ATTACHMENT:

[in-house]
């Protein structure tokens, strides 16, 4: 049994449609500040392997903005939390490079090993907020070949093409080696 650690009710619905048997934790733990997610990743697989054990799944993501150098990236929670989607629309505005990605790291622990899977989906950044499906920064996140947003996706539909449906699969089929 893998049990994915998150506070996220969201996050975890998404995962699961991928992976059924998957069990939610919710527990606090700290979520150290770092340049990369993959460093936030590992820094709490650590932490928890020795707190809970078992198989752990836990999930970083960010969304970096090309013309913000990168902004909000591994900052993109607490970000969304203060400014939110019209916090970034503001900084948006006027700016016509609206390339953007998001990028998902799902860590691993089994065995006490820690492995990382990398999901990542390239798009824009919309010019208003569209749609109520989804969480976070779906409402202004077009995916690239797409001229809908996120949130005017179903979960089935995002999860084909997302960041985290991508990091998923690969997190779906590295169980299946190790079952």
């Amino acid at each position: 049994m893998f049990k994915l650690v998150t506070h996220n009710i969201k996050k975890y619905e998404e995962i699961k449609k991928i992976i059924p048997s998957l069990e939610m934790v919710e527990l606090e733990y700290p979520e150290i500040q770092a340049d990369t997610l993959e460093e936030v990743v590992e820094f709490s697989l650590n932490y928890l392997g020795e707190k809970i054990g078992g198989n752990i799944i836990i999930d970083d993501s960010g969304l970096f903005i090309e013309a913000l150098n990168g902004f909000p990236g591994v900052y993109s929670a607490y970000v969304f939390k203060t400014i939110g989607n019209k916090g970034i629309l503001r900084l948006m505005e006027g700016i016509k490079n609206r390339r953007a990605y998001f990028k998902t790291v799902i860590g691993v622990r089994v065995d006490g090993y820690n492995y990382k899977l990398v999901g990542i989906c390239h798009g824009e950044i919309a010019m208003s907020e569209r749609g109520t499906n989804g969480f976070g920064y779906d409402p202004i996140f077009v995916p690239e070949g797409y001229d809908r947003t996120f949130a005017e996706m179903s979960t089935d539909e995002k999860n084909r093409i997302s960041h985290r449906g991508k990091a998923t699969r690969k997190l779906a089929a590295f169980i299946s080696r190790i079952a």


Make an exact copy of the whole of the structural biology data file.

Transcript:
[in-house]
């Protein structure tokens, strides 16, 4: 049994449609500040392997903005939390490079090993907020070949093409080696 650690009710619905048997934790733990997610990743697989054990799944993501150098990236929670989607629309505005990605790291622990899977989906950044499906920064996140947003996706539909449906699969089929 893998049990994915998150506070996220969201996050975890998404995962699961991928992976059924998957069990939610919710527990606090700290979520150290770092340049990369993959460093936030590992820094709490650590932490928890020795707190809970078992198989752990836990999930970083960010969304970096090309013309913000990168902004909000591994900052993109607490970000969304203060400014939110019209916090970034503001900084948006006027700016016509609206390339953007998001990028998902799902860590691993089994065995006490820690492995990382990398999901990542390239798009824009919309010019208003569209749609109520989804969480976070779906409402202004077009995916690239797409001229809908996120949130005017179903979960089935995002999860084909997302960041985290991508990091998923690969997190779906590295169980299946190790079952």
């Amino acid at each position: 049994m893998f049990k994915l650690v998150t506070h996220n009710i969201k996050k975890y619905e998404e995962i699961k449609k991928i992976i059924p048997s998957l069990e939610m934790v919710e527990l606090e733990y700290p979520e150290i500040q770092a340049d990369t997610l993959e460093e936030v990743v590992e820094f709490s697989l650590n932490y928890l392997g020795e707190k809970i054990g078992g198989n752990i799944i836990i999930d970083d993501s960010g969304l970096f903005i090309e013309a913000l150098n990168g902004f909000p990236g591994v900052y993109s929670a607490y970000v969304f939390k203060t400014i939110g989607n019209k916090g970034i629309l503001r900084l948006m505005e006027g700016i016509k490079n609206r390339r953007a990605y998001f990028k998902t790291v799902i860590g691993v622990r089994v065995d006490g090993y820690n492995y990382k899977l990398v999901g990542i989906c390239h798009g824009e950044i919309a010019m208003s907020e569209r749609g109520t499906n989804g969480f976070g920064y779906d409402p202004i996140f077009v995916p690239e070949g797409y001229d809908r947003t996120f949130a005017e996706m179903s979960t089935d539909e995002k999860n084909r093409i997302s960041h985290r449906g991508k990091a998923t699969r690969k997190l779906a089929a590295f169980i299946s080696r190790i079952a």